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    When it comes to my books, I often have at least one MC who's kind of an asshole at the beginning, though they tend to be loner types who don't have many friends at the time we meet them. Because I write romance it's pretty important that my readers somehow still want to root for Happily Ever After for my couple, so sometimes it's a reeeeeely thin line between being true to their dickish nature while not alienating the reader. In other words, I feel your pain. :D

    My approach is usually to show their vulnerability in certain scenes or when they interact with certain other characters, which IMO humanizes the jerky character. You mentioned Sherlock Holmes, whose recent BBC version is a perfect example of this - when he treats Mrs. Hudson with such tenderness and care, or the few times he shows vulnerability with John or Mycroft, it balances out the crappy behavior. People are messy and complicated, and while there are truly horrible and irredeemable people out there, for the most part jerks are jerks for a reason. Exploring those reasons and showing exceptions (particularly showing why these other characters or scenes are exceptions to the rule) can give your character redeemability from the start, which is important if you want to redeem them realistically later on. There's got to be a foundation of goodness or worth to begin with or it'll come out of nowhere and leave your readers with whiplash.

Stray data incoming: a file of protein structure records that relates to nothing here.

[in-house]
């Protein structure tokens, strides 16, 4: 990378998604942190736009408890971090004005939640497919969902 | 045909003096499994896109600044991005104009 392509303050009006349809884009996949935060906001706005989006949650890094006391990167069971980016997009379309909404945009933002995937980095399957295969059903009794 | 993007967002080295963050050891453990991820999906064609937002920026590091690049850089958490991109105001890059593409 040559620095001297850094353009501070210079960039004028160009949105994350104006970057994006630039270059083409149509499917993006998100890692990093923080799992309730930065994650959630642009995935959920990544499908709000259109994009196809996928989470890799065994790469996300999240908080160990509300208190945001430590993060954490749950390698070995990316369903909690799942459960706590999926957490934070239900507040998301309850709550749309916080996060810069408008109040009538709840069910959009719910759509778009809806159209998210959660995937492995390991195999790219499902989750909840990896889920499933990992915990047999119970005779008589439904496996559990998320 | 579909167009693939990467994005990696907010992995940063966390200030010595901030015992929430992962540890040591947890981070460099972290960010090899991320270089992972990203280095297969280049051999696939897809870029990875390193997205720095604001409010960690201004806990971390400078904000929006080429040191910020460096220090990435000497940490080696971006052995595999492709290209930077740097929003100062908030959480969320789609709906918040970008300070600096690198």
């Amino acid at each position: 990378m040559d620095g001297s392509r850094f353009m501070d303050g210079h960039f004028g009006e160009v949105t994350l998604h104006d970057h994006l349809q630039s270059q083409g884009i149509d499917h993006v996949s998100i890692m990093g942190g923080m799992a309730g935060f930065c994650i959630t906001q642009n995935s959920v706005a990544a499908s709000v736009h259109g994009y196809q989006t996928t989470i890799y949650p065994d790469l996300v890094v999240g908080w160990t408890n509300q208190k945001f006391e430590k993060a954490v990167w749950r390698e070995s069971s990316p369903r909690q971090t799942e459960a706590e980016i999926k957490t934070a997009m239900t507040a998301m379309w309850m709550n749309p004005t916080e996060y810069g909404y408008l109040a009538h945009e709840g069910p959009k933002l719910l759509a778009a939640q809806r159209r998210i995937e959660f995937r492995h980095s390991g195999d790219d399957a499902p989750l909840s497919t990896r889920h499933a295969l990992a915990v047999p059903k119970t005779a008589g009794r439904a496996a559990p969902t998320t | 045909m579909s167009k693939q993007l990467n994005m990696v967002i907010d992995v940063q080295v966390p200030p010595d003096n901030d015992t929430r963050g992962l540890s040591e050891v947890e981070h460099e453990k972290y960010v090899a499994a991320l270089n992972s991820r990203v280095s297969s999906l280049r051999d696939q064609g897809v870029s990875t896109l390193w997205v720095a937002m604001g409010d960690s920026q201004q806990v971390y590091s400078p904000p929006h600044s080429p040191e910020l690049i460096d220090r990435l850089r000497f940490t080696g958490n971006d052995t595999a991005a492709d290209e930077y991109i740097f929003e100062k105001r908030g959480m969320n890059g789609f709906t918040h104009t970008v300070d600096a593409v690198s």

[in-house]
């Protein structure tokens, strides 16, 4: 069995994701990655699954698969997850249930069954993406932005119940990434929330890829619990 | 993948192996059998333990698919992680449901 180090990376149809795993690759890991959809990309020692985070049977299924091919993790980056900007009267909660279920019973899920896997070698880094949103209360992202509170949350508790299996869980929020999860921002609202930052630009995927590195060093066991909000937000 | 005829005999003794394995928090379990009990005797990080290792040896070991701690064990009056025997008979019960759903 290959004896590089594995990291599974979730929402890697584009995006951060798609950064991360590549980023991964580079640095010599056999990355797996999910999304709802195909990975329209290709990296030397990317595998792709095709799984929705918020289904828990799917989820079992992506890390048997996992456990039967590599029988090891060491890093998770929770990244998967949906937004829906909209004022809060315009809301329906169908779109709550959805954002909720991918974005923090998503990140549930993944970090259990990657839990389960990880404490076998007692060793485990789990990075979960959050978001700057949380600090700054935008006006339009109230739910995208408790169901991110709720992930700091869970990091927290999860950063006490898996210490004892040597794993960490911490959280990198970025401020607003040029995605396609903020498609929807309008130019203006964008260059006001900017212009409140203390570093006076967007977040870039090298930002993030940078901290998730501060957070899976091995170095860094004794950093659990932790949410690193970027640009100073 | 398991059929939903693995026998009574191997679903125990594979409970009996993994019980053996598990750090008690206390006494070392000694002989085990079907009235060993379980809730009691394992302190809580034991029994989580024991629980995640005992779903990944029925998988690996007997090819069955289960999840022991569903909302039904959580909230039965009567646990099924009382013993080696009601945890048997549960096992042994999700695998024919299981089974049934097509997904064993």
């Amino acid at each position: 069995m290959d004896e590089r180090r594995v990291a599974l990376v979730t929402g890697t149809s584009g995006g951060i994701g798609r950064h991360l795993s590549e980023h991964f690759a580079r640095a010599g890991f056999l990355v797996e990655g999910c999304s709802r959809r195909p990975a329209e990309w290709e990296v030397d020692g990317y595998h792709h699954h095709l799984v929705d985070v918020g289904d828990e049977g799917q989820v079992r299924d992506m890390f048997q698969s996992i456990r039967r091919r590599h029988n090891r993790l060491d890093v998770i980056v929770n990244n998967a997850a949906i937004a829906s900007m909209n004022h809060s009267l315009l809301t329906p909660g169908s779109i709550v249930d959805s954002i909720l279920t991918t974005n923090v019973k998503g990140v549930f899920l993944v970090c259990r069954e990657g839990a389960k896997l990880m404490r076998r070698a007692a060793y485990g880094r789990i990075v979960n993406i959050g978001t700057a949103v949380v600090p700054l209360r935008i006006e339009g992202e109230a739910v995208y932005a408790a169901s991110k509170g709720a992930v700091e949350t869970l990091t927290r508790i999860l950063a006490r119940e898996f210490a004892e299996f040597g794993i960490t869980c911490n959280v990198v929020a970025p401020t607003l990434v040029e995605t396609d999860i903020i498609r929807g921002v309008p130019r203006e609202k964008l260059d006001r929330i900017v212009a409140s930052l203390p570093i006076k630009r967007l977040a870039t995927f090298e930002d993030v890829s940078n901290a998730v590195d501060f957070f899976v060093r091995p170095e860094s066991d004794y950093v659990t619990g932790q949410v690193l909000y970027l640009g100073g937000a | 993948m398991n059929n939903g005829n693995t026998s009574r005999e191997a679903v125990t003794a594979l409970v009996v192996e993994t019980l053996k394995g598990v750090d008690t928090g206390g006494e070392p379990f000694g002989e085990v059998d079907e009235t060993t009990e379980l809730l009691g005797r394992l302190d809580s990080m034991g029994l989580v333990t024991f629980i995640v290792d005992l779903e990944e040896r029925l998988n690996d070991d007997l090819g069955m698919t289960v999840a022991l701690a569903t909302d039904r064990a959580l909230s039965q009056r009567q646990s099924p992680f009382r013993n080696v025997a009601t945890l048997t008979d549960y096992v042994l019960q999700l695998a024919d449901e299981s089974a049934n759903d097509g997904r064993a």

Last edited: Jun 25, 2018
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  12. cherrya

    cherrya Active Member

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    Of course I don't believe that those two are the same. The point wasn't to emphasize on what I believe "telling it like it is" is, I was only giving an additional example of an action he might commit that would make readers dislike him. The two things are unrelated and do not reflect my views on bullying, nor the character's in question for that matter.
     
  13. ChickenFreak

    ChickenFreak Contributor Contributor

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    OK. I don't feel that we have, yet, any examples of his behavior, or enough of an understanding to address your question. Others may disagree. I don't know.
     
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  14. John Calligan

    John Calligan Contributor Contributor

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    Some things will make some readers hate a character no matter what. For example, if someone cheats in a romance novel, some percentage of readers will never forgive the character and won't be interested in reading anymore.